ANALYZE() SQL Commands ANALYZE()NAME
ANALYZE - collect statistics about a database
ANALYZE [ VERBOSE ] [ table [ (column [, ...] ) ] ]
ANALYZE collects statistics about the contents of tables in the data‐
base, and stores the results in the system table pg_statistic. Subse‐
quently, the query planner uses these statistics to help determine the
most efficient execution plans for queries.
With no parameter, ANALYZE examines every table in the current data‐
base. With a parameter, ANALYZE examines only that table. It is further
possible to give a list of column names, in which case only the statis‐
tics for those columns are collected.
Enables display of progress messages.
table The name (possibly schema-qualified) of a specific table to ana‐
lyze. Defaults to all tables in the current database.
column The name of a specific column to analyze. Defaults to all col‐
When VERBOSE is specified, ANALYZE emits progress messages to indicate
which table is currently being processed. Various statistics about the
tables are printed as well.
It is a good idea to run ANALYZE periodically, or just after making
major changes in the contents of a table. Accurate statistics will help
the planner to choose the most appropriate query plan, and thereby
improve the speed of query processing. A common strategy is to run VAC‐
UUM [vacuum(7)] and ANALYZE once a day during a low-usage time of day.
Unlike VACUUM FULL, ANALYZE requires only a read lock on the target ta‐
ble, so it can run in parallel with other activity on the table.
The statistics collected by ANALYZE usually include a list of some of
the most common values in each column and a histogram showing the
approximate data distribution in each column. One or both of these may
be omitted if ANALYZE deems them uninteresting (for example, in a
unique-key column, there are no common values) or if the column data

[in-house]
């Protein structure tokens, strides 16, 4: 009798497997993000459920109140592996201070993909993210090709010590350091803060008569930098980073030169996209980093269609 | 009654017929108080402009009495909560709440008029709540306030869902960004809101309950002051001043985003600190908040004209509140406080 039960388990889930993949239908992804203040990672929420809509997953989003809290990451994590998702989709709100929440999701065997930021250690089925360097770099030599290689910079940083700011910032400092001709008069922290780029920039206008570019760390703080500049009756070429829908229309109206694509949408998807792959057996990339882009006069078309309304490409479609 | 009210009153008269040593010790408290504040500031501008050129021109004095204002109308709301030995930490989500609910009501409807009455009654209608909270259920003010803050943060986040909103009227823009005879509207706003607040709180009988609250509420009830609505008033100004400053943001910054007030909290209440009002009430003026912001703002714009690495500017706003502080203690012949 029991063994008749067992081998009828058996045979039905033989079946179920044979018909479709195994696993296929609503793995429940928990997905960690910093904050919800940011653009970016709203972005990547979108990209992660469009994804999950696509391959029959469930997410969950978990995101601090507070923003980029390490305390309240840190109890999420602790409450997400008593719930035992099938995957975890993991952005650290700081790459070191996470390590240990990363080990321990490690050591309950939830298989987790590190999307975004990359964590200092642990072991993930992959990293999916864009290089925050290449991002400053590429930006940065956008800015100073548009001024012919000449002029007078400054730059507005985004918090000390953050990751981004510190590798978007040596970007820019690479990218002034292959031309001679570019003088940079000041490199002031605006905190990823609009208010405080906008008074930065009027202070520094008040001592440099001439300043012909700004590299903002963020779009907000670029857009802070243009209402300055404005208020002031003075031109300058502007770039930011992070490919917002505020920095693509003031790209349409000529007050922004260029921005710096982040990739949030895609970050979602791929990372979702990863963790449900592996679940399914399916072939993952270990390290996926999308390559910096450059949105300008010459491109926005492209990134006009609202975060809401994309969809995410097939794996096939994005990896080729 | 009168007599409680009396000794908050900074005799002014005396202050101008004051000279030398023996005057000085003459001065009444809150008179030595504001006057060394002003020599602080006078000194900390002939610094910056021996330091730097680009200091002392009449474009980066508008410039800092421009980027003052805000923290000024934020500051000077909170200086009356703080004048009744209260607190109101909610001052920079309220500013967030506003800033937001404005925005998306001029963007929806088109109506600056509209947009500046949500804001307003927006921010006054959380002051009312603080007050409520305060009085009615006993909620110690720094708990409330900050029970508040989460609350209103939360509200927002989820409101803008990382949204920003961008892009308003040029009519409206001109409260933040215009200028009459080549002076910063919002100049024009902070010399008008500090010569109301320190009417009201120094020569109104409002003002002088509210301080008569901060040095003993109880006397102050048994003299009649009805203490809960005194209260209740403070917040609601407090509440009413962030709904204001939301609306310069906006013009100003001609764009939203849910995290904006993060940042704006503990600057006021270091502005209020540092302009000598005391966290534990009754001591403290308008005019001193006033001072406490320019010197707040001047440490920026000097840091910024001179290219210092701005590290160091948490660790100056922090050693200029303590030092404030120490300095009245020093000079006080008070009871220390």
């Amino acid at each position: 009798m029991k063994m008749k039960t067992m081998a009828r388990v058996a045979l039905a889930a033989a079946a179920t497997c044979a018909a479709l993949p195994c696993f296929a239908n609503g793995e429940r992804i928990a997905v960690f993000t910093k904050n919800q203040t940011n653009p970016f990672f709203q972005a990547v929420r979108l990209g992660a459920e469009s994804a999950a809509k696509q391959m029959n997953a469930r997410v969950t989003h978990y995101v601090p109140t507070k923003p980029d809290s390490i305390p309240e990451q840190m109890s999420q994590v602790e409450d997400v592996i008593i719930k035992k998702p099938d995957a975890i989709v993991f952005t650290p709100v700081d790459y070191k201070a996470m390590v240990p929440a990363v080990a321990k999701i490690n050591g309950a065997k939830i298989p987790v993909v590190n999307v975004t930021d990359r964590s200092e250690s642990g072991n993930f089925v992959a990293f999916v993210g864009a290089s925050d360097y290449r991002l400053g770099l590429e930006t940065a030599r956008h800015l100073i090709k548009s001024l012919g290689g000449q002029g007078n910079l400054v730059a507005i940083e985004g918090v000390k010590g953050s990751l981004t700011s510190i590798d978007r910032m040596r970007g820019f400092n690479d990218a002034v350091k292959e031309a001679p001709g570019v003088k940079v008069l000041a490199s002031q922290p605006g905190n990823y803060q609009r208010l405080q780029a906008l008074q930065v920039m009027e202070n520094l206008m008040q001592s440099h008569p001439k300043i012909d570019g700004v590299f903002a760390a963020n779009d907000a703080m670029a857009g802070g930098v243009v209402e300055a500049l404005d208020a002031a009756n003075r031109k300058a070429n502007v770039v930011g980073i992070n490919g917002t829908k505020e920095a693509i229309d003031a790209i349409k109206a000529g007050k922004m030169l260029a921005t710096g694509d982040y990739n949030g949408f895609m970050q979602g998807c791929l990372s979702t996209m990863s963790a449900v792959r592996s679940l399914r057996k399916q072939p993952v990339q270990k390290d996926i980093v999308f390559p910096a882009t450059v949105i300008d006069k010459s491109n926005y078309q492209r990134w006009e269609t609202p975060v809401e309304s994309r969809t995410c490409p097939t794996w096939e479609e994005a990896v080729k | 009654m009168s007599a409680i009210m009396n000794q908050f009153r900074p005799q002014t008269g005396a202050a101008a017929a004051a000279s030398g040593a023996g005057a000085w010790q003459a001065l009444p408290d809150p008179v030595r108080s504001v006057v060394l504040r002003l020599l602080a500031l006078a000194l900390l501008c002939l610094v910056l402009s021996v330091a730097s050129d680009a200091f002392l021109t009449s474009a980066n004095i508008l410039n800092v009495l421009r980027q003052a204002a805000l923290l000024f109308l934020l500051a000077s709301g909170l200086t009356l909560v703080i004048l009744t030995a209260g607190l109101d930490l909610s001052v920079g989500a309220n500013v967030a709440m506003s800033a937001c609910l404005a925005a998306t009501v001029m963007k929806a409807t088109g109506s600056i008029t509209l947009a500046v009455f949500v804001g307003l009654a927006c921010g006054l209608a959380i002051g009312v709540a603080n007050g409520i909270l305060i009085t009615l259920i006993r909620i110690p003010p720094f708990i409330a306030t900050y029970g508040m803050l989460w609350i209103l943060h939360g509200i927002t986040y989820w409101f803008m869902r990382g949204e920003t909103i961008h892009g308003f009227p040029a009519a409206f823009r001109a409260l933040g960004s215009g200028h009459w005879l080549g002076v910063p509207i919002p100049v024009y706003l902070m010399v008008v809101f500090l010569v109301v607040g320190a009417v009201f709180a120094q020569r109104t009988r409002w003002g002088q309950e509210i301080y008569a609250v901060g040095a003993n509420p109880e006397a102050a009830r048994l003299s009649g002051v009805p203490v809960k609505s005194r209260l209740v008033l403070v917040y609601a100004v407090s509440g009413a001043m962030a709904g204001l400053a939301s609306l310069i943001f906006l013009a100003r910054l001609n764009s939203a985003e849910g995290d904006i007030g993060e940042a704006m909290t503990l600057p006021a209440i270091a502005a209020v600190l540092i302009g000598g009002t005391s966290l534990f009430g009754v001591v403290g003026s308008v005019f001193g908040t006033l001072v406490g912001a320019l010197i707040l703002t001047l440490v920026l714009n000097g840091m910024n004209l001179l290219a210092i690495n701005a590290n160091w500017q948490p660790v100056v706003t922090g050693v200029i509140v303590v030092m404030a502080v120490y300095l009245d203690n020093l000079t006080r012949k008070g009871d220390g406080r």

type does not support the appropriate operators. There is more informa‐
tion about the statistics in the documentation.
For large tables, ANALYZE takes a random sample of the table contents,
rather than examining every row. This allows even very large tables to
be analyzed in a small amount of time. Note, however, that the statis‐
tics are only approximate, and will change slightly each time ANALYZE
is run, even if the actual table contents did not change. This may
result in small changes in the planner's estimated costs shown by
EXPLAIN. In rare situations, this non-determinism will cause the query
optimizer to choose a different query plan between runs of ANALYZE. To
avoid this, raise the amount of statistics collected by ANALYZE, as
The extent of analysis can be controlled by adjusting the default_sta‐
tistics_target configuration variable, or on a column-by-column basis
by setting the per-column statistics target with ALTER TABLE ... ALTER
COLUMN ... SET STATISTICS (see ALTER TABLE [alter_table(7)]). The tar‐
get value sets the maximum number of entries in the most-common-value
list and the maximum number of bins in the histogram. The default tar‐
get value is 10, but this can be adjusted up or down to trade off accu‐
racy of planner estimates against the time taken for ANALYZE and the
amount of space occupied in pg_statistic. In particular, setting the
statistics target to zero disables collection of statistics for that
column. It may be useful to do that for columns that are never used as
part of the WHERE, GROUP BY, or ORDER BY clauses of queries, since the
planner will have no use for statistics on such columns.
The largest statistics target among the columns being analyzed deter‐
mines the number of table rows sampled to prepare the statistics.
Increasing the target causes a proportional increase in the time and
space needed to do ANALYZE.
There is no ANALYZE statement in the SQL standard.
SQL - Language Statements 2005-11-05 ANALYZE()